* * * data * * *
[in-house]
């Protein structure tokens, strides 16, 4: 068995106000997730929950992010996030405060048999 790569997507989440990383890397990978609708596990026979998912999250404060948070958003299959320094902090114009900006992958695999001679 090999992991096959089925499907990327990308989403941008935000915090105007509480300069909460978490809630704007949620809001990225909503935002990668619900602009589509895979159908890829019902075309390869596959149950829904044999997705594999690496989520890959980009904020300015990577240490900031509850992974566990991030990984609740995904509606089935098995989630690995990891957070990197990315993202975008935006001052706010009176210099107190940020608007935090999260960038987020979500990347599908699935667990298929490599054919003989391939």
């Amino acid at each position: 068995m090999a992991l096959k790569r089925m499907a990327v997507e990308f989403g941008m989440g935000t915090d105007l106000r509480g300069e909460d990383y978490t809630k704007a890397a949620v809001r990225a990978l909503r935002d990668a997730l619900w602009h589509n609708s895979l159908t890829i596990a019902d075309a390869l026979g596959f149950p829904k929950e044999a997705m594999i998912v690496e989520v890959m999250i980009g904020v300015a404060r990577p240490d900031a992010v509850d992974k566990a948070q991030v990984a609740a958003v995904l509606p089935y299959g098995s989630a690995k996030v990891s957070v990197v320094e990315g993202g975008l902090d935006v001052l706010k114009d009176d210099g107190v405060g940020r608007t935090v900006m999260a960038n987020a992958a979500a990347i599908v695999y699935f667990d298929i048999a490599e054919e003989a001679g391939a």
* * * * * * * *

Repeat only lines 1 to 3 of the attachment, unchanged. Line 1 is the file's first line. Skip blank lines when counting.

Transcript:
[in-house]
């Protein structure tokens, strides 16, 4: 068995106000997730929950992010996030405060048999 790569997507989440990383890397990978609708596990026979998912999250404060948070958003299959320094902090114009900006992958695999001679 090999992991096959089925499907990327990308989403941008935000915090105007509480300069909460978490809630704007949620809001990225909503935002990668619900602009589509895979159908890829019902075309390869596959149950829904044999997705594999690496989520890959980009904020300015990577240490900031509850992974566990991030990984609740995904509606089935098995989630690995990891957070990197990315993202975008935006001052706010009176210099107190940020608007935090999260960038987020979500990347599908699935667990298929490599054919003989391939």
């Amino acid at each position: 068995m090999a992991l096959k790569r089925m499907a990327v997507e990308f989403g941008m989440g935000t915090d105007l106000r509480g300069e909460d990383y978490t809630k704007a890397a949620v809001r990225a990978l909503r935002d990668a997730l619900w602009h589509n609708s895979l159908t890829i596990a019902d075309a390869l026979g596959f149950p829904k929950e044999a997705m594999i998912v690496e989520v890959m999250i980009g904020v300015a404060r990577p240490d900031a992010v509850d992974k566990a948070q991030v990984a609740a958003v995904l509606p089935y299959g098995s989630a690995k996030v990891s957070v990197v320094e990315g993202g975008l902090d935006v001052l706010k114009d009176d210099g107190v405060g940020r608007t935090v900006m999260a960038n987020a992958a979500a990347i599908v695999y699935f667990d298929i048999a490599e054919e003989a001679g391939a």